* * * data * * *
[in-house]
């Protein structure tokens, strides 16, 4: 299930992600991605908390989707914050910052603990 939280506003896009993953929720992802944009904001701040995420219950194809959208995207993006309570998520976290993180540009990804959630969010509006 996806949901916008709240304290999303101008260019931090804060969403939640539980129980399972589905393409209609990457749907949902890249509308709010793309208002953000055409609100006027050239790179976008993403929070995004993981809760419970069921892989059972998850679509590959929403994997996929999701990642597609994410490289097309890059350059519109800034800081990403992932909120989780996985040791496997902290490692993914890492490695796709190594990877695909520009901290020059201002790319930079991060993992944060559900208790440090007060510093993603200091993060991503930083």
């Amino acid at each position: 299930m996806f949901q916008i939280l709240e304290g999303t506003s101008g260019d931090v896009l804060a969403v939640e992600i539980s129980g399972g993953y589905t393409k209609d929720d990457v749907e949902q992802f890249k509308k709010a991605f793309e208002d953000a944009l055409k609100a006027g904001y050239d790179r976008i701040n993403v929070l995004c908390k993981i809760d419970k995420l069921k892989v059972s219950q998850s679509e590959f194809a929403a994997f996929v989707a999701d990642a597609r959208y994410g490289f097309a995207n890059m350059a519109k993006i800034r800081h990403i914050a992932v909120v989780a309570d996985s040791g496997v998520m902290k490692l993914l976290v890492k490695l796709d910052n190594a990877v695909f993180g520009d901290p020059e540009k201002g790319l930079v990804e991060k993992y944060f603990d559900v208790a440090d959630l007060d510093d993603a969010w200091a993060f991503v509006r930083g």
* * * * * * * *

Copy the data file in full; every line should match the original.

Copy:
[in-house]
């Protein structure tokens, strides 16, 4: 299930992600991605908390989707914050910052603990 939280506003896009993953929720992802944009904001701040995420219950194809959208995207993006309570998520976290993180540009990804959630969010509006 996806949901916008709240304290999303101008260019931090804060969403939640539980129980399972589905393409209609990457749907949902890249509308709010793309208002953000055409609100006027050239790179976008993403929070995004993981809760419970069921892989059972998850679509590959929403994997996929999701990642597609994410490289097309890059350059519109800034800081990403992932909120989780996985040791496997902290490692993914890492490695796709190594990877695909520009901290020059201002790319930079991060993992944060559900208790440090007060510093993603200091993060991503930083």
């Amino acid at each position: 299930m996806f949901q916008i939280l709240e304290g999303t506003s101008g260019d931090v896009l804060a969403v939640e992600i539980s129980g399972g993953y589905t393409k209609d929720d990457v749907e949902q992802f890249k509308k709010a991605f793309e208002d953000a944009l055409k609100a006027g904001y050239d790179r976008i701040n993403v929070l995004c908390k993981i809760d419970k995420l069921k892989v059972s219950q998850s679509e590959f194809a929403a994997f996929v989707a999701d990642a597609r959208y994410g490289f097309a995207n890059m350059a519109k993006i800034r800081h990403i914050a992932v909120v989780a309570d996985s040791g496997v998520m902290k490692l993914l976290v890492k490695l796709d910052n190594a990877v695909f993180g520009d901290p020059e540009k201002g790319l930079v990804e991060k993992y944060f603990d559900v208790a440090d959630l007060d510093d993603a969010w200091a993060f991503v509006r930083g």